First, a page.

OSHA has been issuing guidance to employers on how to keep their workers safe since the beginning of the COVID-19 pandemic.
Although the federal safety agency only recently submitted its draft of an emergency temporary standard to President Joe Biden’s administration, it has continued to update its answers to the most frequently asked employer questions about their COVID-19-related responsibilities.
OSHA has provided comprehensive, up-to-date information through its online FAQ section, but the agency’s responses to vaccine-related questions have employers wondering if the agency has gotten it wrong.
Employers that require their employees to be vaccinated as a condition of employment, the agency said, must record any adverse reactions to the vaccine on the appropriate OSHA log forms if the reaction is:
- Work-related (if getting the vaccine is a condition of employment, then it is work-related).
- A new case.
- Meets one or more of the general recording criteria specified in 29 CFR 1904.7.
The criteria for recording an injury or illness are:
- Days away from work.
- Restricted work or transfer to another job.
- Medical treatment beyond first aid.
- Loss of consciousness.
- A significant injury or illness diagnosed by a physician or other licensed healthcare professional, even if it does not result in death, days away from work, restricted work or job transfer, medical treatment beyond first aid or loss of consciousness.
The Centers for Disease Control and Prevention has been keeping tabs on adverse reactions to the various vaccines available in the U.S. and said that some recipients of COVID-19 vaccines have no reaction and many have reported mild reactions. Serious reactions like anaphylaxis, thrombosis with thrombocytopenia syndrome (TTS) and death are extremely rare.
Even so, said attorney Phillip Russell with Ogletree, Deakins, Nash, Smoak & Stewart, an increase in the number of recorded illnesses and injuries could potentially negatively impact employers through higher workers' compensation costs, fewer bidding opportunities and the number of future OSHA inspections when the employer is asked to produce their illness and injury logs.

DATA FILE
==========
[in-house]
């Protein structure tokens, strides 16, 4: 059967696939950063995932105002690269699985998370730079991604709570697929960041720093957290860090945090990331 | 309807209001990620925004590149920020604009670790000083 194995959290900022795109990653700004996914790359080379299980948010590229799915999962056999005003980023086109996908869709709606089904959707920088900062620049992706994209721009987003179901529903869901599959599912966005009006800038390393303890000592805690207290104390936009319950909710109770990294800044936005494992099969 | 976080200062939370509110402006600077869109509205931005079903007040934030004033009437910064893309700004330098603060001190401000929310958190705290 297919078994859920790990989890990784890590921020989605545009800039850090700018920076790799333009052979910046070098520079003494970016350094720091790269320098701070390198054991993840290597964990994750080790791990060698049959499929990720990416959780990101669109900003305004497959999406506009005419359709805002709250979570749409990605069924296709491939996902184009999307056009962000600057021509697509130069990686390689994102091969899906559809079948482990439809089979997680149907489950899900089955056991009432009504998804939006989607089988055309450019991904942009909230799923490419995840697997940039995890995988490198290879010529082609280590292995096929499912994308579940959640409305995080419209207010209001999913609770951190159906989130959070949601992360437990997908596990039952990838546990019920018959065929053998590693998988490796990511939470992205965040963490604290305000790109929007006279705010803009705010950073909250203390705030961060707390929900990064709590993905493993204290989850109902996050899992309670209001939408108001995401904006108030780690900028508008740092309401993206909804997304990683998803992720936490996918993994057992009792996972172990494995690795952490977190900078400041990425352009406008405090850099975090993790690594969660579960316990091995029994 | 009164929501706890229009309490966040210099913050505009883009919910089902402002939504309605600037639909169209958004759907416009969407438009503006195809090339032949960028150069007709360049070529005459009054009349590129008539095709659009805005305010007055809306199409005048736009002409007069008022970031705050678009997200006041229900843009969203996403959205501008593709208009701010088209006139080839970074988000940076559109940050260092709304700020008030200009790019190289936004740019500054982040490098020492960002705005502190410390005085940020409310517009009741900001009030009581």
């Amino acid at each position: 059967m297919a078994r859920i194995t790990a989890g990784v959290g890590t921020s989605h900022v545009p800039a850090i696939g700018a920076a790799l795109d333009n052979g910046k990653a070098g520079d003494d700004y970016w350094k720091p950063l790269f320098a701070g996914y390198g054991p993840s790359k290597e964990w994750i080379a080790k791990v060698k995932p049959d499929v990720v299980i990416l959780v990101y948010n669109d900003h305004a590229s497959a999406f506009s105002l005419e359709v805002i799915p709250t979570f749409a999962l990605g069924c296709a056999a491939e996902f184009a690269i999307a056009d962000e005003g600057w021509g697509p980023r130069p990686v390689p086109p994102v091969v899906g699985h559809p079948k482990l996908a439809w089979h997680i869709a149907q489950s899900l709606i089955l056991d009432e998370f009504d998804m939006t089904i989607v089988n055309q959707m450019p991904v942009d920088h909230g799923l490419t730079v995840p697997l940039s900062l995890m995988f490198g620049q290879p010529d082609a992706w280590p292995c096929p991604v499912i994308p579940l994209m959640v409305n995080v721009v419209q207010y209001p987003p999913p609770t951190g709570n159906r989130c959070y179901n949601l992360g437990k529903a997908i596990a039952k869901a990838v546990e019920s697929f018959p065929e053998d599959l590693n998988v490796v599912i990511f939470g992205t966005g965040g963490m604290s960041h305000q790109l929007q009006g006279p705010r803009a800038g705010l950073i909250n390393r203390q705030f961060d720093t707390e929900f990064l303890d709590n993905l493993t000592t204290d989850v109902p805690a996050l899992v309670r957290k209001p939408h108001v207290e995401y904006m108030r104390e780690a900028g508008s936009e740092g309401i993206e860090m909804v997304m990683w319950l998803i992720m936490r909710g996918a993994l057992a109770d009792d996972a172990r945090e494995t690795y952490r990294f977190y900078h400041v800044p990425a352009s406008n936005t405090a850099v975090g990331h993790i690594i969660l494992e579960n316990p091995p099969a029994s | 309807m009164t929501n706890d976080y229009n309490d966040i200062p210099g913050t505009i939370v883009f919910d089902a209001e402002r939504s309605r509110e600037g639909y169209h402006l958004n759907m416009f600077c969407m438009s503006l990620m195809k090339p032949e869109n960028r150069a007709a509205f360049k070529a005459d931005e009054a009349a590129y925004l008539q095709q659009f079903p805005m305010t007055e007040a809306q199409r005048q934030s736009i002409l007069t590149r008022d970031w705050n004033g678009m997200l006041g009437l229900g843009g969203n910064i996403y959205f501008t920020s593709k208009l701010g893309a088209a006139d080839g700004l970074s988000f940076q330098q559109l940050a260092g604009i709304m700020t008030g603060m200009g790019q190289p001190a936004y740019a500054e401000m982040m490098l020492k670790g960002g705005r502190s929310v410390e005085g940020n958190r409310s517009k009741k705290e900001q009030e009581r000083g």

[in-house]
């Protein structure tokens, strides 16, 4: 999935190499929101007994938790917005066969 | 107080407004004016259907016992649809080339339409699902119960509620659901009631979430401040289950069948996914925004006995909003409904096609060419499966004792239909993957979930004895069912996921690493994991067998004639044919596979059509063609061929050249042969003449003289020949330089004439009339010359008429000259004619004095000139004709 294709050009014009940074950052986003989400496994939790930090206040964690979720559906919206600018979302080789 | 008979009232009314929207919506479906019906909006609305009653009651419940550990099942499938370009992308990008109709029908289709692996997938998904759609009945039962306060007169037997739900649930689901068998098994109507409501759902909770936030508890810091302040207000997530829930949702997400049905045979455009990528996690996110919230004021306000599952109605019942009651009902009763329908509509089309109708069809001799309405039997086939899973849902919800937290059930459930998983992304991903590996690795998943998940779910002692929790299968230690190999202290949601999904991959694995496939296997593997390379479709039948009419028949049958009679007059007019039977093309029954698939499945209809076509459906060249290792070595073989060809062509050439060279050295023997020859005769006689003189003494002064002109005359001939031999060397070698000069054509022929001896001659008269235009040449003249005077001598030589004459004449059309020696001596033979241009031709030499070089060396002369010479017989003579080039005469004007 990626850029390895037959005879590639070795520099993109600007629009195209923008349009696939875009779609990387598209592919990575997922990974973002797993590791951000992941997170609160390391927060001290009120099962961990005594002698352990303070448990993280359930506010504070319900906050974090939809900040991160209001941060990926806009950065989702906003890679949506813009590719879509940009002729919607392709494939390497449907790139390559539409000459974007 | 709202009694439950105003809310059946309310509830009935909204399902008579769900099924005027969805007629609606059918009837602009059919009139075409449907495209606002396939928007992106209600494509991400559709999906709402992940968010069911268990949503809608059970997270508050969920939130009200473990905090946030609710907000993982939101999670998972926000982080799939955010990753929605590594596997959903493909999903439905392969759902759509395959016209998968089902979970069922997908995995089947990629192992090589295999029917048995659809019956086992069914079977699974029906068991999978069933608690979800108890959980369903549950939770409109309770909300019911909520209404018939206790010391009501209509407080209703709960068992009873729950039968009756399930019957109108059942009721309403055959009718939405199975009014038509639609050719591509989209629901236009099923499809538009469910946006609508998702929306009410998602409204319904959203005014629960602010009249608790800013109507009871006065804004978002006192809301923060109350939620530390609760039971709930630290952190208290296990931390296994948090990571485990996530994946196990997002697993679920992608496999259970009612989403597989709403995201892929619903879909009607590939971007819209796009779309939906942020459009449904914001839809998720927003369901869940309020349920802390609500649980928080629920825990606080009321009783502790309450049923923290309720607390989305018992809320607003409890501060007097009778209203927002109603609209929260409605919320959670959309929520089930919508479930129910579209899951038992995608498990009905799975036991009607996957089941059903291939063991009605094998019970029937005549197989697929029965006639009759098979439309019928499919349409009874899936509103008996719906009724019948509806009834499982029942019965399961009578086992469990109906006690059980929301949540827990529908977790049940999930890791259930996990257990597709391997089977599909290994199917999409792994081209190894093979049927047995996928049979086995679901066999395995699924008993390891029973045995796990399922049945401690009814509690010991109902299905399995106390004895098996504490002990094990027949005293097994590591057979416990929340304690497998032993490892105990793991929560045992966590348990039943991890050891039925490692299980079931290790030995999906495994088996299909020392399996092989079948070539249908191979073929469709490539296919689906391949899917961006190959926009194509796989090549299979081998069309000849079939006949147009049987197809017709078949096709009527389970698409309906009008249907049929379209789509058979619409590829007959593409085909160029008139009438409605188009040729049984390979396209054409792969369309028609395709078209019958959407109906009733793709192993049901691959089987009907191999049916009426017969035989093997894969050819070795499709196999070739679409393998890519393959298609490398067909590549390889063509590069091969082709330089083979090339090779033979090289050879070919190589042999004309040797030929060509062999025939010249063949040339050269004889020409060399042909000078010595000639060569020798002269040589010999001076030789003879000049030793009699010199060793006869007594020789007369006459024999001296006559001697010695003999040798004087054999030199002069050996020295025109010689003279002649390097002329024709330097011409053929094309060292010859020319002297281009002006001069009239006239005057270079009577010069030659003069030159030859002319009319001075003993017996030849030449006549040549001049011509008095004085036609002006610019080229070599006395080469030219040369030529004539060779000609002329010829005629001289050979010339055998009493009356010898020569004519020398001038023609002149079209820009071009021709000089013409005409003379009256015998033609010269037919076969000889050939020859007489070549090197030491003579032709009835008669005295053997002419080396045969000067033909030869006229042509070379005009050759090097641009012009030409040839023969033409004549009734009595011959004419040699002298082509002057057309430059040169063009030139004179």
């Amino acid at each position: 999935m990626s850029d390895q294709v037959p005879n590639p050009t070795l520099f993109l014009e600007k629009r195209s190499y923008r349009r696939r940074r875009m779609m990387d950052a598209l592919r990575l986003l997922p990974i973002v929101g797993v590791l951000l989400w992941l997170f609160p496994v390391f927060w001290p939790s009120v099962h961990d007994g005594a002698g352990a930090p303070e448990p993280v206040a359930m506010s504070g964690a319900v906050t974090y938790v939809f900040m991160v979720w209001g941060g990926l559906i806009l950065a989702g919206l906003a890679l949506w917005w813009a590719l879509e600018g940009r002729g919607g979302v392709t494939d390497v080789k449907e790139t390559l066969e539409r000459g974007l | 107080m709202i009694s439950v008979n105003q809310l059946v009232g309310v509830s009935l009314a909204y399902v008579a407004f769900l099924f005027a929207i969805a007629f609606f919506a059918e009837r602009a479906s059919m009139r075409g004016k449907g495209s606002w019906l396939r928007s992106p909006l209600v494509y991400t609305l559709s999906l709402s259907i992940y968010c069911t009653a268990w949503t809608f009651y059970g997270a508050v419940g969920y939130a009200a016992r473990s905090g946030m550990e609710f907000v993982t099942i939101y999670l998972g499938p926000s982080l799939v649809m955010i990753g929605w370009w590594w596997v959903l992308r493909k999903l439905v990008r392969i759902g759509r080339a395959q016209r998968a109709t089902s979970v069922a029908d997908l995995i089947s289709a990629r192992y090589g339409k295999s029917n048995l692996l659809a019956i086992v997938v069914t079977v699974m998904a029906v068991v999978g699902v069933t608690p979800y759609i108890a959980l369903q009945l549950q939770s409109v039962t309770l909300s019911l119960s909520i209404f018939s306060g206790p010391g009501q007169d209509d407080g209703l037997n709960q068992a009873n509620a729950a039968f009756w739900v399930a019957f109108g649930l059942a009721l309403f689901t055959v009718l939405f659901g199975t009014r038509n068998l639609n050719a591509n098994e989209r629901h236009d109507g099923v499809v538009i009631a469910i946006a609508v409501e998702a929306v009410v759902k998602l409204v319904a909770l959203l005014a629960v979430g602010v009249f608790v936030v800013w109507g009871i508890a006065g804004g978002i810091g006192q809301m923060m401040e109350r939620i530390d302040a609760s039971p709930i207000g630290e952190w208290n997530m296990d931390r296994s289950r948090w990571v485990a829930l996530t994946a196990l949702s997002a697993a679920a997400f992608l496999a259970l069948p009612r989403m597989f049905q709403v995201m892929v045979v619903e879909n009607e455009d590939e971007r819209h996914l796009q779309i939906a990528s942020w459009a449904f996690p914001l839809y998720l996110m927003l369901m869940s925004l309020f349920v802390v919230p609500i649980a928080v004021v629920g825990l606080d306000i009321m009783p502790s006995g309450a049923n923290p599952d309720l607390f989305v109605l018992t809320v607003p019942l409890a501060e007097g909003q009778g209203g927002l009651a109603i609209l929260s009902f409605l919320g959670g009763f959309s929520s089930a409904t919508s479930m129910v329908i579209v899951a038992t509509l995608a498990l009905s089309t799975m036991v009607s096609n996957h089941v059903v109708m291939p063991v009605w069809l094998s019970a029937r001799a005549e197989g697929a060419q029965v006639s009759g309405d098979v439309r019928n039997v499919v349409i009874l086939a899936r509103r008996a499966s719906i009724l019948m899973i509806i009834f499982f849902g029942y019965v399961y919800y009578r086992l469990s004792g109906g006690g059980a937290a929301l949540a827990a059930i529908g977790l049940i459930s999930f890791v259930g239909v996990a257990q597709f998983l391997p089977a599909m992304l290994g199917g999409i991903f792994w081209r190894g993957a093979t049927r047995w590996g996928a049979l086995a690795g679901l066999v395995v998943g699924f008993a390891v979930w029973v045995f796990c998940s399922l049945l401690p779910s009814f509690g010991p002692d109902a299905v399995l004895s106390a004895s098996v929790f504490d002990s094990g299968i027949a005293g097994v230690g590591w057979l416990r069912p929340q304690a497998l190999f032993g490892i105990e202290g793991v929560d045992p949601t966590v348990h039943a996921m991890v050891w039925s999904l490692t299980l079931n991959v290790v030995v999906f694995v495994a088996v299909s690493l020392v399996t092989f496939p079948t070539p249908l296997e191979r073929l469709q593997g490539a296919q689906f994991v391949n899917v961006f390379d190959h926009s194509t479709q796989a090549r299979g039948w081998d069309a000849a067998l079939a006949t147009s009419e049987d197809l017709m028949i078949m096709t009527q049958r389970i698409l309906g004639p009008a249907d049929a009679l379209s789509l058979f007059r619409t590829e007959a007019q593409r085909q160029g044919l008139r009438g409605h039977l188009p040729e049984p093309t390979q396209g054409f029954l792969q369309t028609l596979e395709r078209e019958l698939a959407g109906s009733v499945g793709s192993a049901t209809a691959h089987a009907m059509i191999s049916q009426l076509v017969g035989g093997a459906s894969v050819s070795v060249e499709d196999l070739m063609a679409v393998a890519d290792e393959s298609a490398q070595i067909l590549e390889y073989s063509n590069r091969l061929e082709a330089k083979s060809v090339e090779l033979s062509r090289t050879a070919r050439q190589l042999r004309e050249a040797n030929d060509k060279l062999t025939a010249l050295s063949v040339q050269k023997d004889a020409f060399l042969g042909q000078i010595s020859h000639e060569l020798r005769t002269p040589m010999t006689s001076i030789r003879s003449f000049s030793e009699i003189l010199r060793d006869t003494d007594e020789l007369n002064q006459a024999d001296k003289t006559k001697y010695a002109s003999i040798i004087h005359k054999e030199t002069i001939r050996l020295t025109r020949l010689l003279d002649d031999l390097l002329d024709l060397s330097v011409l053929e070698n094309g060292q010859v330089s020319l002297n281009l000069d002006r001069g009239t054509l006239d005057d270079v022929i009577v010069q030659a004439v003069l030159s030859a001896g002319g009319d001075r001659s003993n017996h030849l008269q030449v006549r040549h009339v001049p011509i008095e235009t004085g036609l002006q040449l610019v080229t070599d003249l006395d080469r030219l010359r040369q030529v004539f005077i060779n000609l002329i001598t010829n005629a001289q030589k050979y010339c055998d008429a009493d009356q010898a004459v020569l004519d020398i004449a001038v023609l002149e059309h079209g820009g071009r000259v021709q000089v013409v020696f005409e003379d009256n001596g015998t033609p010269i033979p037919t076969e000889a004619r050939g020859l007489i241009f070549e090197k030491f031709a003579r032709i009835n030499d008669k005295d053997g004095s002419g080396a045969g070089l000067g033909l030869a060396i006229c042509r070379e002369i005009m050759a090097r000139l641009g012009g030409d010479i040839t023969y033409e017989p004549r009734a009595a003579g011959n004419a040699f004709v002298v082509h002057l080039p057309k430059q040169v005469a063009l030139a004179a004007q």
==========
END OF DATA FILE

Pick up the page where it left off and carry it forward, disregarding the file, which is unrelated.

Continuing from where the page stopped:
Questions for contractors
The guidance, said Bob Clark, founder and executive chairman of Chicago-based general contractor Clayco, is a “tremendous mistake” and goes against the Biden administration's push to get as many people as possible vaccinated against COVID-19.
"OSHA has been terrific through the whole COVID experience," he said. "so I just don't understand this ruling. It looks like more of a bureaucratic decision than an upper-level policy decision."
Certainly, Clark said, this guidance could keep companies from requiring their employees to get the vaccine. In fact, OSHA's position prompted Clayco to change its own vaccine mandate to one that “strongly encourages” the jab a day after the agency issued the guidance.
Last month, Clayco announced that all 400 workers at its Chicago headquarters, barring medical or religious exemptions, would have to be vaccinated before gaining entry to the building beginning May 10, when all Clayco office employees there returned to the office full time. The requirement was also in place for salaried workers on the contractor’s jobsites around the country.
Clark said the company has reached out to lawmakers to express its concern around the guidance. “I just can't imagine that this won’t get overruled,” he said.
It’s not only the direction regarding mandated vaccines that have the construction industry concerned. OSHA also indicated that even employers who recommend or provide opportunities for vaccination could be required to record adverse reactions if the option to get the vaccine is not “truly voluntary.”
“For example," OSHA's guidance reads, “an employee’s choice to accept or reject the vaccine cannot suffer any repercussions from their choice. If employees are not free to choose whether or not to receive the vaccine without fearing adverse action, then the vaccine is not merely ‘recommended.’”
A coalition of construction employer groups, including the Associated General Contractors of America, has penned a letter to the Department of Labor, stating that this take on recording responsibilities could be confusing to employers and create uncertainty as to their obligations.
OSHA should “simply state that adverse reactions to a COVID-19 vaccine that was not mandated by the employer should not be recorded on the employer’s OSHA 300 Log because it is not considered a work-related injury or illness under the rule,” the AGC wrote. The group is not contesting the recording requirements for employers that mandate the vaccine.
Kevin Cannon, director of safety and health services at the AGC, echoed Clark's concern that the agency’s guidance has the potential to hinder efforts to get as many workers vaccinated as possible.
“Unless they change their position, it could be a long haul,” he said.